In this case it will be fair to both the developers and the residents of the Borough.
Fair to the Developers:
When the developers bought the property it was with the intention that these grounds would be swapped with the Borough for a different property that the developers wanted to develop – with the expectation that the Borough would then preserve the Barclay grounds. It was only when that deal fell through that the developers moved forward with their current plan to develop the property. Under “eminent domain” the developers will be paid the “best use” price for the property, allowing them to recoup their initial investment plus the full profit they would make if they sold it for development as houses (as under their current plan). In addition, in certain circumstances, “eminent domain” can shield the seller from any capital gains taxes that would otherwise be payable on their profit.
Fair to the Residents of the Borough:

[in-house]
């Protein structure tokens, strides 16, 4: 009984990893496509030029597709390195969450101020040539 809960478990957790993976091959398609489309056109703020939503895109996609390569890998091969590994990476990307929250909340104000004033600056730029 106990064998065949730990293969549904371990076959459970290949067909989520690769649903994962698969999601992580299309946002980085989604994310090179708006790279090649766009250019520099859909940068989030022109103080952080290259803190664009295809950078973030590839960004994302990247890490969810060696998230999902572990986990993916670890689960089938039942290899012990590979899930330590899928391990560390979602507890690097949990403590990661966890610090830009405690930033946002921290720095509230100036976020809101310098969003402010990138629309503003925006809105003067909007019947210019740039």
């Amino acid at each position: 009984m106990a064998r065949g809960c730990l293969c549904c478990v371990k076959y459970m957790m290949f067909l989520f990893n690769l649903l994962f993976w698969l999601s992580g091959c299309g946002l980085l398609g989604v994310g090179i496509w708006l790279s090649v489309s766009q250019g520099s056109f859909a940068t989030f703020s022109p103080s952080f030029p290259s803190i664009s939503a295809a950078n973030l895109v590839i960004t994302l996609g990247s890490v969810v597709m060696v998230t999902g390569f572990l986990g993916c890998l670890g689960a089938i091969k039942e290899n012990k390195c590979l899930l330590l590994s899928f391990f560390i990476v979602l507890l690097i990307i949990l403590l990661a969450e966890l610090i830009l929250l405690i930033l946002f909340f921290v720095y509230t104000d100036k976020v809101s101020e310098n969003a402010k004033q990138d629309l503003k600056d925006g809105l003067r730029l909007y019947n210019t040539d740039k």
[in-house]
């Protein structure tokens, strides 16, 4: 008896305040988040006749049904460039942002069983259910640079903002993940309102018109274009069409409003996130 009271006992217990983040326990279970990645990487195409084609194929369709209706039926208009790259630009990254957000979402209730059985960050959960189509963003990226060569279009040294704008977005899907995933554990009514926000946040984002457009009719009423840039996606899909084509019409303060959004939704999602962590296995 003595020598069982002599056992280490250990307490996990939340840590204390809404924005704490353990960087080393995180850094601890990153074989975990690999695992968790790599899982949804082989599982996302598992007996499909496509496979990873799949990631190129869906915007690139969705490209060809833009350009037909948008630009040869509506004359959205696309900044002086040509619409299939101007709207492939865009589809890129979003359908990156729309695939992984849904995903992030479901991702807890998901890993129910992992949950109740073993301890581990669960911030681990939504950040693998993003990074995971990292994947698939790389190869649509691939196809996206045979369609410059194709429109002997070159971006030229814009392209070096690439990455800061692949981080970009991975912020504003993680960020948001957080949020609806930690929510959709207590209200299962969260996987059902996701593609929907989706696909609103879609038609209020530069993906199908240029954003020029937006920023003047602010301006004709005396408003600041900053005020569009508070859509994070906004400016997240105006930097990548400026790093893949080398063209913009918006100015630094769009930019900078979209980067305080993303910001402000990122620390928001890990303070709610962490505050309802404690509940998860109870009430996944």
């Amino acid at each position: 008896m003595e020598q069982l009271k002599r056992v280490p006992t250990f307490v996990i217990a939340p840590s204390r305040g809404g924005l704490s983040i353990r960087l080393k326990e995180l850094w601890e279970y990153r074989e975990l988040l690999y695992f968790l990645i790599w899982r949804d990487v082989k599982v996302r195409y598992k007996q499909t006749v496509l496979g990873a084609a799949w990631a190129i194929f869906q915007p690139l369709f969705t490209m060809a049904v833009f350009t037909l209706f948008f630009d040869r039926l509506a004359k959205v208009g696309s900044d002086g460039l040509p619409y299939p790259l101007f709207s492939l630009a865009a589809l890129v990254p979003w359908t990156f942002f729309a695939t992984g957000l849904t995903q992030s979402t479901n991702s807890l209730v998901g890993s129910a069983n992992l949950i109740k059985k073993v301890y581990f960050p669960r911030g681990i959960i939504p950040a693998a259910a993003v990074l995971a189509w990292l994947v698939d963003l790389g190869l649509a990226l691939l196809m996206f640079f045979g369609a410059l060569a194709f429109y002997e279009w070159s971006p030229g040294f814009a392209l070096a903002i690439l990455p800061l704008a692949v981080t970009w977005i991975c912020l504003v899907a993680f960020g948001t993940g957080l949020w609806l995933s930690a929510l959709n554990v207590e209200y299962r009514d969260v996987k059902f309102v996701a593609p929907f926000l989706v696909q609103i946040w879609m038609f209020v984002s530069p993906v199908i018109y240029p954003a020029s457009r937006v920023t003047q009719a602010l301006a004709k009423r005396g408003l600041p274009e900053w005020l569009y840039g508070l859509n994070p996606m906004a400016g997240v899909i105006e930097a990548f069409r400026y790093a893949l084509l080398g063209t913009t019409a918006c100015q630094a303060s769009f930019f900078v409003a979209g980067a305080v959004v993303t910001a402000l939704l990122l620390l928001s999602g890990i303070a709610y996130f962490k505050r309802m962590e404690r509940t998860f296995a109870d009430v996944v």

In 1935, when Mr. Kay and Mr. Jacob donated the property to the Barclay Home (a Quaker home for the elderly), Mr. Kay was quoted in the Daily Local News as saying “When the work under completion is finished you will find these grounds a great addition to the value and attractiveness of the town, for it will be much like a public park.” As a result, Borough residents have enjoyed using these grounds for almost 80 years – and in the 1992/3 Borough Open Space and Recreation Plan the Barclay Grounds were identified as a “quasi-park”. The developers only bought the property in February of 2103, so declaring “eminent domain” will prevent local residents from losing a beautiful space they have used as a park for ~80 years in what would be a “flipping” of real estate.